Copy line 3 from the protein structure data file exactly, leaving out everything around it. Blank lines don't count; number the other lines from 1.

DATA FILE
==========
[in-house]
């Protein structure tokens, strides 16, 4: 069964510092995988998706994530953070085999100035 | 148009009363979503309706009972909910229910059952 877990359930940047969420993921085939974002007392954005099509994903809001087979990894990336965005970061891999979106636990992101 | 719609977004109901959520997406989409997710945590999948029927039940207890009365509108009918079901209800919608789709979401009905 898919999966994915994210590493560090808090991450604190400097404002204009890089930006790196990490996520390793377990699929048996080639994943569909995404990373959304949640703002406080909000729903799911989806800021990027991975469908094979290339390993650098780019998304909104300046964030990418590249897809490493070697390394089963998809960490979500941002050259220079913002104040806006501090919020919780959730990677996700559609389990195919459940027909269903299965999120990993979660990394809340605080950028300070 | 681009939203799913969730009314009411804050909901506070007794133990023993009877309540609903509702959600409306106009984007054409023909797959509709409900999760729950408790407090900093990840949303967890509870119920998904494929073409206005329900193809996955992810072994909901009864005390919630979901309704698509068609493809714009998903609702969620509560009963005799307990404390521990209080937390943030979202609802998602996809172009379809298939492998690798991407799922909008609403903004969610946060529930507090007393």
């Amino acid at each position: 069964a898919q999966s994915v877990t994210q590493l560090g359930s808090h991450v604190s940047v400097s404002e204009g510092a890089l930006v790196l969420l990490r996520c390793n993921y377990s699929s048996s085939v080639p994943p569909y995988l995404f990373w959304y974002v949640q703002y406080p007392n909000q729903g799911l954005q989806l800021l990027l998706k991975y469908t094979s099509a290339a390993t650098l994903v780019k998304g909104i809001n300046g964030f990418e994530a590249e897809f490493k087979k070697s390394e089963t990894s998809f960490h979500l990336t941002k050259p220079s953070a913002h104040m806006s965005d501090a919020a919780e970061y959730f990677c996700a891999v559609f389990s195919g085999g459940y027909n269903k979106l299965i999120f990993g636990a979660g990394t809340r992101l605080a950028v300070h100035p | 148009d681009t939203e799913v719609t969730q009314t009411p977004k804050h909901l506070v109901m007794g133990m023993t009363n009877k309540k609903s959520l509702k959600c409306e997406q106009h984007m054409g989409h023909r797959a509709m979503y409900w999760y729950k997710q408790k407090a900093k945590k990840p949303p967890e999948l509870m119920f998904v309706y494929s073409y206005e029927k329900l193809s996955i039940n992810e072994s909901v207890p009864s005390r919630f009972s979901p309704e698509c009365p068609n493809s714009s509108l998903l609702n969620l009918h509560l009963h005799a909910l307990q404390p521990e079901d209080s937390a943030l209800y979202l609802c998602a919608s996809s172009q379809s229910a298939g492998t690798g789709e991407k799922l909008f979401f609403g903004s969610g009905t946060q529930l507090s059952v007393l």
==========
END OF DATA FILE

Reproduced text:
């Amino acid at each position: 069964a898919q999966s994915v877990t994210q590493l560090g359930s808090h991450v604190s940047v400097s404002e204009g510092a890089l930006v790196l969420l990490r996520c390793n993921y377990s699929s048996s085939v080639p994943p569909y995988l995404f990373w959304y974002v949640q703002y406080p007392n909000q729903g799911l954005q989806l800021l990027l998706k991975y469908t094979s099509a290339a390993t650098l994903v780019k998304g909104i809001n300046g964030f990418e994530a590249e897809f490493k087979k070697s390394e089963t990894s998809f960490h979500l990336t941002k050259p220079s953070a913002h104040m806006s965005d501090a919020a919780e970061y959730f990677c996700a891999v559609f389990s195919g085999g459940y027909n269903k979106l299965i999120f990993g636990a979660g990394t809340r992101l605080a950028v300070h100035p | 148009d681009t939203e799913v719609t969730q009314t009411p977004k804050h909901l506070v109901m007794g133990m023993t009363n009877k309540k609903s959520l509702k959600c409306e997406q106009h984007m054409g989409h023909r797959a509709m979503y409900w999760y729950k997710q408790k407090a900093k945590k990840p949303p967890e999948l509870m119920f998904v309706y494929s073409y206005e029927k329900l193809s996955i039940n992810e072994s909901v207890p009864s005390r919630f009972s979901p309704e698509c009365p068609n493809s714009s509108l998903l609702n969620l009918h509560l009963h005799a909910l307990q404390p521990e079901d209080s937390a943030l209800y979202l609802c998602a919608s996809s172009q379809s229910a298939g492998t690798g789709e991407k799922l909008f979401f609403g903004s969610g009905t946060q529930l507090s059952v007393l």